The 24-year-old ‘Euphoria’ actor has a hot show, a new film, and a reputation as a Gen-Z sex symbol. His star is on the rise, and he’s glad. Kind of. Maybe.
Some guys are method actors. Jacob Elordi is a method lifter.
TO PREPARE for the upcoming second season of HBO’s Euphoria, on which he plays an amoral high school quarterback, Elordi, 24, headed to a gym he prefers not to name, an exclusive luxury ab bunker in Los Angeles popular among You-Tubers, TikTok teens, and other wretches of the hype milieu who, invariably, train shirtless.
“I would never train shirtless,” Elordi says in his thick Australian accent, “but from day dot, I would just rip my shirt off and have, like, headphones on, playing Rage Against the Machine. I was trying to understand this mentality of what it is to be in the gym and look at yourself in the mirror and be like, Faaaack, I look good.”
This is not Elordi’s typical vibe. When we meet at a Blue Bottle Coffee in Malibu, he seems to be trying very hard not to be seen. He’s tied an expensive-looking floral scarf around the lower half of his face, and he is wearing large black sunglasses. His pants and jacket are loose and Carhartt-y. Between his height—he’s six-foot-five—his partly obscured face, and his baggy clothes, he gives the impression of several children stacked on one another’s shoulders, disguised as a grown man. It is immediately clear to all in this Blue Bottle that he is an incognito famous person.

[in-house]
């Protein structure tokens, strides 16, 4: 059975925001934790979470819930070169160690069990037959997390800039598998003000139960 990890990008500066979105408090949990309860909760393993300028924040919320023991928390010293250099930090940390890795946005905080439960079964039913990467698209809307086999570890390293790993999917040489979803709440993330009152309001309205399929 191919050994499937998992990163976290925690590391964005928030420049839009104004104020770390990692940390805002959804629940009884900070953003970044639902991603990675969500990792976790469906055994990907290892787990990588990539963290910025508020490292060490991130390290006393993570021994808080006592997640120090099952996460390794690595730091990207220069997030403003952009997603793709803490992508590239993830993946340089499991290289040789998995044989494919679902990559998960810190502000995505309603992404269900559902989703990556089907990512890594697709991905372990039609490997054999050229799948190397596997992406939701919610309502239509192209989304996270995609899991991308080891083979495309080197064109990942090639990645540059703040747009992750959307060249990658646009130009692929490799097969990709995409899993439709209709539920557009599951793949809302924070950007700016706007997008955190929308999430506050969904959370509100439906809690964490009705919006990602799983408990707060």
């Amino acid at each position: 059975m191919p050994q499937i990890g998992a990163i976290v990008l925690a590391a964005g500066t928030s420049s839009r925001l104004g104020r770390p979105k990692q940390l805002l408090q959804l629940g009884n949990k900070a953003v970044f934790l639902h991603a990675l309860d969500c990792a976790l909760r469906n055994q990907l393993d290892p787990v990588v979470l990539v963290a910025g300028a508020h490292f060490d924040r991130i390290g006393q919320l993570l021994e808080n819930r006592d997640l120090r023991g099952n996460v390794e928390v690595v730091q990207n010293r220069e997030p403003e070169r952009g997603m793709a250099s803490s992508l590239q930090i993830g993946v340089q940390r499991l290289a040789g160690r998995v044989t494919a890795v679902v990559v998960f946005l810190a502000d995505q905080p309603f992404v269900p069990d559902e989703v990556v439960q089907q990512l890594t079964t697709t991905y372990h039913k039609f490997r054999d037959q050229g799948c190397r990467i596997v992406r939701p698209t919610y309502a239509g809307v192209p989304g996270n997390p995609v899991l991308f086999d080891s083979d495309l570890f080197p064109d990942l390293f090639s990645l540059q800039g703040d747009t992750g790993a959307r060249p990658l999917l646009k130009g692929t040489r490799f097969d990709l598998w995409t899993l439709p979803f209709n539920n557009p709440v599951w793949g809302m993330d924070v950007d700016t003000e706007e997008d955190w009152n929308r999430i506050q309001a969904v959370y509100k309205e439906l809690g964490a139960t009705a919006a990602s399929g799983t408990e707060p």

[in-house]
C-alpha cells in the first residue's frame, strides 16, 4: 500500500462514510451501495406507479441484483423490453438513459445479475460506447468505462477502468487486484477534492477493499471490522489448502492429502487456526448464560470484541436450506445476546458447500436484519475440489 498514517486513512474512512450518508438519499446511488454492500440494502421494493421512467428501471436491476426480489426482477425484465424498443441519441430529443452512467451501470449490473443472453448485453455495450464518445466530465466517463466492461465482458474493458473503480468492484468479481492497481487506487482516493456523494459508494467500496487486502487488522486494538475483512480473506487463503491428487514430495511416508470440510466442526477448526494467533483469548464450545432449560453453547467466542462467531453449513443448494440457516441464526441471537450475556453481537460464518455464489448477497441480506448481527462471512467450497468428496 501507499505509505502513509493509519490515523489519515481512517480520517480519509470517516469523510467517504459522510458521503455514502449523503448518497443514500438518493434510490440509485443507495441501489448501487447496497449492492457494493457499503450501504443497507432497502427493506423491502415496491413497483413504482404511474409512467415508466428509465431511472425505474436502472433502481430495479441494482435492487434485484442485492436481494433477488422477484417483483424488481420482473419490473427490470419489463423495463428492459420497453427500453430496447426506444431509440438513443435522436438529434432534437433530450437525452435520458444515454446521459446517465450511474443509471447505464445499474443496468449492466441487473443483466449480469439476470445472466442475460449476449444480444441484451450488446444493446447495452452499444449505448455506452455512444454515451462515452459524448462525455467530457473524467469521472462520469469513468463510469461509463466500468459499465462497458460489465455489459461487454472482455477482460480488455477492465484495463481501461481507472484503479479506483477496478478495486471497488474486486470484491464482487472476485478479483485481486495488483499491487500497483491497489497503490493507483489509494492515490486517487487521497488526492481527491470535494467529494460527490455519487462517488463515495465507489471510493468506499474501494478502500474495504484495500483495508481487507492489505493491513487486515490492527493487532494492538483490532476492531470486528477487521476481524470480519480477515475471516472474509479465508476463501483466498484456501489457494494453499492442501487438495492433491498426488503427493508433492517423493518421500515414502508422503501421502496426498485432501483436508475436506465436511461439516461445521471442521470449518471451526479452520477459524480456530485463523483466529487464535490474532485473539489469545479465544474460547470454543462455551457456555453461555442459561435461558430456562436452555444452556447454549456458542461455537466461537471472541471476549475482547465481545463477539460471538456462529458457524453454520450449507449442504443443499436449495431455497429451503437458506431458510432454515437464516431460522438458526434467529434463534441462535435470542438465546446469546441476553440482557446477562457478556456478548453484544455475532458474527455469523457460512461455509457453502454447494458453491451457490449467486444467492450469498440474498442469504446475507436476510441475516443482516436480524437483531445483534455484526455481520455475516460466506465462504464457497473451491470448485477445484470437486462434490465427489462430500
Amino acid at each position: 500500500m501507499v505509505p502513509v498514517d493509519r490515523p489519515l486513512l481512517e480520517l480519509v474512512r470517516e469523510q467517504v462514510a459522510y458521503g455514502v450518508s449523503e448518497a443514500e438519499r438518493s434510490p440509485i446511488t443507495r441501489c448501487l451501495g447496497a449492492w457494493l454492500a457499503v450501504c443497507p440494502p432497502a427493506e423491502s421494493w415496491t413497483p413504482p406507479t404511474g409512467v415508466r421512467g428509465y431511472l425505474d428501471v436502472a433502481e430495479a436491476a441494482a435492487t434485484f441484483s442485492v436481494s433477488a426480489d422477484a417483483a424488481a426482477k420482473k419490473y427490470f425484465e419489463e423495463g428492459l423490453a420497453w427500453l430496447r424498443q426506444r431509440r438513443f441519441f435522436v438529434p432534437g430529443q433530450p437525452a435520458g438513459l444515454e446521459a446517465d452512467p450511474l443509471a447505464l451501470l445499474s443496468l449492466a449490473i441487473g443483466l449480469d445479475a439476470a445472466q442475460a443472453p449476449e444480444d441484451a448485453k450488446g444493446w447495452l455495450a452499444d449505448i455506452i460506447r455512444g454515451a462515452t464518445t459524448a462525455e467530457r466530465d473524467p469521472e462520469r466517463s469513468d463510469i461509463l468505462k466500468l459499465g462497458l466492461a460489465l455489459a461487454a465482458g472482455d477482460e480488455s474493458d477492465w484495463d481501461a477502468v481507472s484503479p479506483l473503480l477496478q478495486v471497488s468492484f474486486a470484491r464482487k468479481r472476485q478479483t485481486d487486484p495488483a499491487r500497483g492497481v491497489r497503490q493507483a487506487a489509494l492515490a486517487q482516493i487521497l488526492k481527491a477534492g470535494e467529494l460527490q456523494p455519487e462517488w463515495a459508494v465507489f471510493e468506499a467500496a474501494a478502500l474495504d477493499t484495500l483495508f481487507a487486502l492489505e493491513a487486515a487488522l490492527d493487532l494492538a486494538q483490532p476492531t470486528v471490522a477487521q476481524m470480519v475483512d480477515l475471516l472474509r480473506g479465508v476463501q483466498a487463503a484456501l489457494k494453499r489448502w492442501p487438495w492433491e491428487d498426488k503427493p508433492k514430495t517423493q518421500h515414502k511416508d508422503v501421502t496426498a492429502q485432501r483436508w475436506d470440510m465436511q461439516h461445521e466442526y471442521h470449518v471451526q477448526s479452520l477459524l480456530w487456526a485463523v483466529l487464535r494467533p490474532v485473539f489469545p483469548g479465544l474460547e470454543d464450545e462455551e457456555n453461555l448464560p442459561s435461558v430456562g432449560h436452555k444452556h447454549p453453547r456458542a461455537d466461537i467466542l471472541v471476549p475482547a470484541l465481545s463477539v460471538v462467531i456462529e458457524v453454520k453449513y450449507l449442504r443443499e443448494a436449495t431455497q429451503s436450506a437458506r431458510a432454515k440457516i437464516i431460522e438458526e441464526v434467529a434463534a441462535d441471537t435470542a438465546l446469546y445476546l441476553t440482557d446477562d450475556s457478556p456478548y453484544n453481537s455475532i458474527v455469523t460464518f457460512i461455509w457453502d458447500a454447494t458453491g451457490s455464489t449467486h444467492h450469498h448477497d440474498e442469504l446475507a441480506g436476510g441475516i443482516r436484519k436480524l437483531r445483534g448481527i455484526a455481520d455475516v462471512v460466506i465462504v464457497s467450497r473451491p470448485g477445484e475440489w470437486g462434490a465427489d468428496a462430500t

The Malibuans who do recognize him, by his thick brows, maybe, would likely be surprised that he does not often think, Faaaack, I look good—that Jacob Elordi is not as obsessed with Jacob Elordi’s body as everyone else is.
Right now he’s more preoccupied with being noticed for something besides his pecs, his height, his out-of-this-world jawline, and his dating life (until recently he was with Kaia Gerber—yes, Cindy Crawford’s daughter). He’d like to be noticed for his work, for instance. Beyond starring in Euphoria’s second season, premiering on January 9, Elordi will appear alongside Ben Affleck and Ana de Armas in Deep Water later this year, a film based on the novel by Patricia Highsmith and coadapted by Euphoria creator Sam Levinson.
But Elordi gets it: He stands out. He towers over everyone in Blue Bottle. He’s especially tall for the film industry, in which actors are often much shorter than they appear onscreen—a holdover from when leading ladies and leading men had to be close in height, Elordi speculates. He is tall enough that petite costars sometimes need to stand on a box to be squarely in the shot, or he must split his legs into a V to mitigate the vertical differential.
Everybody has something to say about Elordi’s height. When his mother urged him to try modeling when he was 15, he was told he was too tall for the sample sizes. (“I’m very grateful,” he says of his aborted modeling career. “I truly think I would’ve been miserable if I had to do that.”)
He’s been told he’s too tall to be an actor, too. But how, he asks, does height affect someone’s empathy or emotional availability? “I guess tall people don’t experience things,” he jokes. One could make the argument that they don’t—that, per the memes, a tall man occupies such a privileged position, à la Jon Hamm in the hot-guy bubble on 30 Rock, that his empathy is limited. But one does not make this argument to Jacob Elordi at this time.
Besides, he explains, he’s not actually that tall. “The trick is they just always cast me with girls who are five-foot-two. Everyone’s like, ‘You’re so big!’ Yeah, but they’re also not big, not even average-sized women. They’re quite small.”
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